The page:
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The 1939-1940 Studebaker Champion was a huge commercial success and helped put the one-time struggling carmaker back at the forefront. See more classic car pictures.

David Durochik

The 1939-1940 Studebaker Champion was a roll of the dice in a market Studebaker had misjudged before. It wasn't enough for Studebaker's two leading executives to have rescued the company from ruin during the Great Depression; Harold Vance and Paul Hoffman had bigger, farther-reaching aims than that. Introducing the Champion was one way to realize them.

"Resolved that the program . . . for bringing out a new model passenger car in the low-price field be, and hereby is, approved." So said the Studebaker board at its meeting of April 26, 1938. It was a seemingly simple decision, taken at the behest of president Hoffman and board chairman Vance, yet it amounted to a 90-degree turn for the 86-year-old company, which had started life making farm wagons.

In fact, this action would prove one of Studebaker's most important to date, one that would bring new vigor to the struggling automaker, at least temporarily.

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Harold S. Vance had worked his way up from the bottom, having started as a machinist's helper at the old EMF (Everett-Metzker-Flanders) company in Port Huron, Michigan, in 1910. When Studebaker absorbed EMF, Vance was promoted to purchasing agent, then to assistant treasurer. By 1926, he had risen to vice president in charge of manufacturing and engineering. In 1935, he was named chairman of the board.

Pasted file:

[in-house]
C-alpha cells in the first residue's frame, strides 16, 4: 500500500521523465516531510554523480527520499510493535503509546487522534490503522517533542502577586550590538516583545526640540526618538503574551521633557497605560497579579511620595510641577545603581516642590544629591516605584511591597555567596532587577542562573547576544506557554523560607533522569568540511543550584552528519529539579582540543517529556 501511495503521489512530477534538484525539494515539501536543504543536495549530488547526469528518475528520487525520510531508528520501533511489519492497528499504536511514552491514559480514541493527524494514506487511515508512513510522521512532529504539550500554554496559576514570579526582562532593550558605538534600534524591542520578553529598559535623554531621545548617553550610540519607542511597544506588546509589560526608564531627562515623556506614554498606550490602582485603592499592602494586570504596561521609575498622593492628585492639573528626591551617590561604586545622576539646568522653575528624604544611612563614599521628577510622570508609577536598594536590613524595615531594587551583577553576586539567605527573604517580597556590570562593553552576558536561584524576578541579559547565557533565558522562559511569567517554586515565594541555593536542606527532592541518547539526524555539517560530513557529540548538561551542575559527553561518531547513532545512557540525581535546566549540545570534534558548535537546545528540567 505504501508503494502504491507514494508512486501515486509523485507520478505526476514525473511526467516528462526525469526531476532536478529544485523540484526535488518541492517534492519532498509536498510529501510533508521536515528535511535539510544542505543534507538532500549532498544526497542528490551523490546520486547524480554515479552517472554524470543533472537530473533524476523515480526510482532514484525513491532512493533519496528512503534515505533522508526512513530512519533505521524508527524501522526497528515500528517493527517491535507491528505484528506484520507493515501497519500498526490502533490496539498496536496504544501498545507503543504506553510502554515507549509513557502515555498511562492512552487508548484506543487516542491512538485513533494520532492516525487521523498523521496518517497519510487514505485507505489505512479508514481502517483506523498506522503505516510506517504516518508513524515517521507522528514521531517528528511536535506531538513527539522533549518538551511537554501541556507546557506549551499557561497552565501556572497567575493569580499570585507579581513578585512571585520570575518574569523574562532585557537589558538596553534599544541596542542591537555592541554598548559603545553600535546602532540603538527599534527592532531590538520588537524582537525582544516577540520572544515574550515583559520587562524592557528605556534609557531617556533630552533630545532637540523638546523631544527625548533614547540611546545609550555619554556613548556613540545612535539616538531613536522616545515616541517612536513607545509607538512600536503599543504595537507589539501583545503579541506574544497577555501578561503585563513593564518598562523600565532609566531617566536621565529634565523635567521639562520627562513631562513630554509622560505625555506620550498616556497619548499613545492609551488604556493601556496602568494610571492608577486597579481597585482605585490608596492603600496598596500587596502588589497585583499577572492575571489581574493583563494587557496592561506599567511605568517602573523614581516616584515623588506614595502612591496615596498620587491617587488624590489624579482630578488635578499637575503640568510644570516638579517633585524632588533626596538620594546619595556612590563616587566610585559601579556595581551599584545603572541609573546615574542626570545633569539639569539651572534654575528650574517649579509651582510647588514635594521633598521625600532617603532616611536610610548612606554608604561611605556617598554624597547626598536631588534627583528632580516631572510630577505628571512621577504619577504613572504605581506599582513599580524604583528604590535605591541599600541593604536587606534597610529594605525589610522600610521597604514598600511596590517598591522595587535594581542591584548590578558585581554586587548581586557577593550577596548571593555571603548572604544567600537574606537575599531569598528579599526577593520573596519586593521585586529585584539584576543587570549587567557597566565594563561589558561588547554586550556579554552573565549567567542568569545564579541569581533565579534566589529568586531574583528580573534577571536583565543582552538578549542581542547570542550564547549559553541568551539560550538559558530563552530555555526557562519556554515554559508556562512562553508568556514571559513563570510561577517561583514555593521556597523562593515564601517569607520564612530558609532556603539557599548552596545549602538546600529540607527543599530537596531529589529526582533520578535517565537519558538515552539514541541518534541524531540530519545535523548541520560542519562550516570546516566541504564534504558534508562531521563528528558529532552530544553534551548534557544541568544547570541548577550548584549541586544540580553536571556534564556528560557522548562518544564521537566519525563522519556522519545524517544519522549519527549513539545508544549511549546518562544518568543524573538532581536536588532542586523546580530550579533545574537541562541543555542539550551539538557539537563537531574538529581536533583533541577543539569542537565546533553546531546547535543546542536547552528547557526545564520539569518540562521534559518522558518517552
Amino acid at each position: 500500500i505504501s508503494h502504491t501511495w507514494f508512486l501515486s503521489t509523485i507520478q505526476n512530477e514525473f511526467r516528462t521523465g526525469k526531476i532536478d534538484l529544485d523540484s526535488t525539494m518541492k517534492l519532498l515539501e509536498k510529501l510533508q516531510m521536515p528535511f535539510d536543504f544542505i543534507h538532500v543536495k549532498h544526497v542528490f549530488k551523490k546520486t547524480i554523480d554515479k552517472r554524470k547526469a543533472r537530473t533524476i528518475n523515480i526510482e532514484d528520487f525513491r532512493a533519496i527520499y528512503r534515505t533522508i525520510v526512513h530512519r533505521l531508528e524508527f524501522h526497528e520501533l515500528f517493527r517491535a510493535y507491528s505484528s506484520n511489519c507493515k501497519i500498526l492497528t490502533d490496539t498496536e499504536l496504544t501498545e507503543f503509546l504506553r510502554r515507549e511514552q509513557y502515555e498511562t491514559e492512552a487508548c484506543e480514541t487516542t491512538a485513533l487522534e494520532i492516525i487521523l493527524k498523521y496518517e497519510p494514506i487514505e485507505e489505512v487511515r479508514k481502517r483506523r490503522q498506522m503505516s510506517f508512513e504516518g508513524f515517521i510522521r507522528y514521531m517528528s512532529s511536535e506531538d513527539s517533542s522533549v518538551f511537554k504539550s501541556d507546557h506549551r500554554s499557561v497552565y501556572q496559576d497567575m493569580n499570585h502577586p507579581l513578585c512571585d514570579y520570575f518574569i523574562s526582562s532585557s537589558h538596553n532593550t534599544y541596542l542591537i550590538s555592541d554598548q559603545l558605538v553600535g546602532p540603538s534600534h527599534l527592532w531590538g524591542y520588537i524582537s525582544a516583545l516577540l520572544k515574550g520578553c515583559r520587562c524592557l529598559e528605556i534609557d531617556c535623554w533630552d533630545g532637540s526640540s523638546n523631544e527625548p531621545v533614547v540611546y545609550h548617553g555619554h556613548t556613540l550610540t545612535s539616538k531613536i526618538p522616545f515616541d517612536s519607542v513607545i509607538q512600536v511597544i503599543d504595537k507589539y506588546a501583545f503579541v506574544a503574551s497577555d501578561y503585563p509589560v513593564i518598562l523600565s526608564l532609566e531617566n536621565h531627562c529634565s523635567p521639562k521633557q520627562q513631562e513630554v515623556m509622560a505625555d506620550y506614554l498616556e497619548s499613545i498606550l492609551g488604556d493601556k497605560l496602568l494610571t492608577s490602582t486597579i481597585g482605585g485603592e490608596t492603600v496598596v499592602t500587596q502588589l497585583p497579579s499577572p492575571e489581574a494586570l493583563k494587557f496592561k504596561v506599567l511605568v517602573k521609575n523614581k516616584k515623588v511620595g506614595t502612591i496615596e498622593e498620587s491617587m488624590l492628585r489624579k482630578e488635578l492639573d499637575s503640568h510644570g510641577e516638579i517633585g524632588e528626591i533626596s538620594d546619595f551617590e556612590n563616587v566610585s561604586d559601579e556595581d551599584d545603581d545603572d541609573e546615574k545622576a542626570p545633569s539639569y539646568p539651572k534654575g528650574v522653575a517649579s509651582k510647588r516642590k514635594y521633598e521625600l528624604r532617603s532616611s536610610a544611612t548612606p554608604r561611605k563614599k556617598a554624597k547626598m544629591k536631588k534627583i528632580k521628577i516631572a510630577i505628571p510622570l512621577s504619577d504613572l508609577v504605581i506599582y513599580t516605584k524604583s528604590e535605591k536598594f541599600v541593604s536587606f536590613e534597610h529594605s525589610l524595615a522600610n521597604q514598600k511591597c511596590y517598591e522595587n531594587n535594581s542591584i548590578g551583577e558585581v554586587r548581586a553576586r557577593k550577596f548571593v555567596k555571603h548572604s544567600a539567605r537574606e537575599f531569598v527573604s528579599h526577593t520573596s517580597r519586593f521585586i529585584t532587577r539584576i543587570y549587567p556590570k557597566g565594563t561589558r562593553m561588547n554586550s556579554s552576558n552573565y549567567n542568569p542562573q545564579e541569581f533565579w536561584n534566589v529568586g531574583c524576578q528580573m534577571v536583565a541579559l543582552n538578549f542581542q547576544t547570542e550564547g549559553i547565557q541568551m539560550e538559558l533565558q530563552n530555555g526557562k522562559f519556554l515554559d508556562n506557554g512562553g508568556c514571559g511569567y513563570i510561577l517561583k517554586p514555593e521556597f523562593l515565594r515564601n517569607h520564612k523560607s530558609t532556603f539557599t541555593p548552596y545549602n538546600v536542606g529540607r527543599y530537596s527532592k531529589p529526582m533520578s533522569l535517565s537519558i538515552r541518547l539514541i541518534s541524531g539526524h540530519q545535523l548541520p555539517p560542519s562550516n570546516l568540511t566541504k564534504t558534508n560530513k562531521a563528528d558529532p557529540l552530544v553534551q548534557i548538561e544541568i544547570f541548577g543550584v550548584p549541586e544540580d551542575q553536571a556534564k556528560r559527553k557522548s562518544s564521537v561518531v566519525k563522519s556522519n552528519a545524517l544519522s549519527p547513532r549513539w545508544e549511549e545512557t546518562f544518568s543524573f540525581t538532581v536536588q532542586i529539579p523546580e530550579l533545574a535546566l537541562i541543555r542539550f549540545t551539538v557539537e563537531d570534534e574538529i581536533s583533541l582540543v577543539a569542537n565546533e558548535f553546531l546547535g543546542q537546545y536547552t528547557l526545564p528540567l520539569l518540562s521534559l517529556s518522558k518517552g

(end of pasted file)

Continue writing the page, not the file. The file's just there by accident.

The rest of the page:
Paul Gray Hoffman had taken a far different path to the top. Born and raised in Chicago, he started his career as a porter for the Halladay Auto Company in 1908, then began selling Studebakers three years later. Recognizing a large and mostly untapped market in southern California, he emigrated there in the early Teens and proceeded to strike it rich.

A hard worker and a natural-born salesperson, Hoffman amassed a sizable personal fortune by 1925 after establishing several profitable Studebaker outlets in the Los Angeles area. This phenomenal success prompted Studebaker president Albert R. Erskine to offer him the job of vice president for sales.

Hoffman's intelligence and business acumen put him a cut above Studebaker's other junior executives, and he was named president in 1933 when the firm was forced into bankruptcy (and Erskine committed suicide).

Learn how Hoffman and Vance saved the automaker on to the next page.

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